Doctors are refusing to operate on smokers. Here’s why the trend will grow

CHARLOTTE

An irate man contacted me recently to complain he’d been turned down for back surgery because he’s a smoker.

“It’s just not right,” said the Charlotte man, who suffers from chronic hip and leg pain. “I need this surgery. It’s to the point where I can’t walk around the block with my dogs.”

He acknowledged smoking is a “bad habit,” but after 35 years, he’s not sure he can quit. And he doesn’t think he should have to.

“It didn’t used to be this way,” he said. “Everybody’s got on their little righteous path.… My grandfathers on both sides smoked their entire lives. They didn’t die until one of them was 92, and one of them was 88.”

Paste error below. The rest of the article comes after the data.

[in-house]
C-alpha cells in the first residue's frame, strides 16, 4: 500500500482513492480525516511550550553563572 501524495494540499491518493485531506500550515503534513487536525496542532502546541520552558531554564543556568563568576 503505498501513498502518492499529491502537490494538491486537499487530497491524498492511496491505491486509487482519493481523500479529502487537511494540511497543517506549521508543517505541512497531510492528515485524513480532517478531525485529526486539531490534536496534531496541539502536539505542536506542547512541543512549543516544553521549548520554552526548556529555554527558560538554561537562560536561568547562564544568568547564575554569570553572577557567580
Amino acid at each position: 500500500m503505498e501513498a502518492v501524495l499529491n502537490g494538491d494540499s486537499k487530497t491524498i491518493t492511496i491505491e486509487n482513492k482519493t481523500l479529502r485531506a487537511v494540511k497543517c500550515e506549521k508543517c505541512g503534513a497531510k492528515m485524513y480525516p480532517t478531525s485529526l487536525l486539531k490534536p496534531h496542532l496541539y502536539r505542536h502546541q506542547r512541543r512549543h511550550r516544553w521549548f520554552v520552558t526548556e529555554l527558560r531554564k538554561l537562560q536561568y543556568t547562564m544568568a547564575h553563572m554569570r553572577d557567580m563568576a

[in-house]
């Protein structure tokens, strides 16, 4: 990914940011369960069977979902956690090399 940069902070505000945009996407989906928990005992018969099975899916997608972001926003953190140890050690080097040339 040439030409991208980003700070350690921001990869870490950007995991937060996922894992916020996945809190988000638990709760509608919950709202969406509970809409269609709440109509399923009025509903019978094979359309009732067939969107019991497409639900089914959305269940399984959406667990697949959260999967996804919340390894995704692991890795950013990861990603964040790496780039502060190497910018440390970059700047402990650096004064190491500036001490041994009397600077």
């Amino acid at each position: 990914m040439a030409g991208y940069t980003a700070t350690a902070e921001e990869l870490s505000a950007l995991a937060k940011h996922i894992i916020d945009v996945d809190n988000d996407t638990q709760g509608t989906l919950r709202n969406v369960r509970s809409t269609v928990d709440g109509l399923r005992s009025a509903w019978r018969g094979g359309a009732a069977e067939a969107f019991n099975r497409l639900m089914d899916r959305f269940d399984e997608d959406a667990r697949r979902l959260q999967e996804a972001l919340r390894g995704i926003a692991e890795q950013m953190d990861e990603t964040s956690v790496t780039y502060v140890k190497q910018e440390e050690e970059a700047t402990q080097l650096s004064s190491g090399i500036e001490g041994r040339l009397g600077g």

No doubt, genetics play a huge role in how healthy we are and how long we live. But personal behavior is also a big factor.

Most of us know that smoking is linked to heart disease and cancer. But in recent years, research has shown that smoking also inhibits wound healing because it decreases blood flow. As a result, smokers don’t do as well as non-smokers after having spinal fusion surgery and joint replacements.

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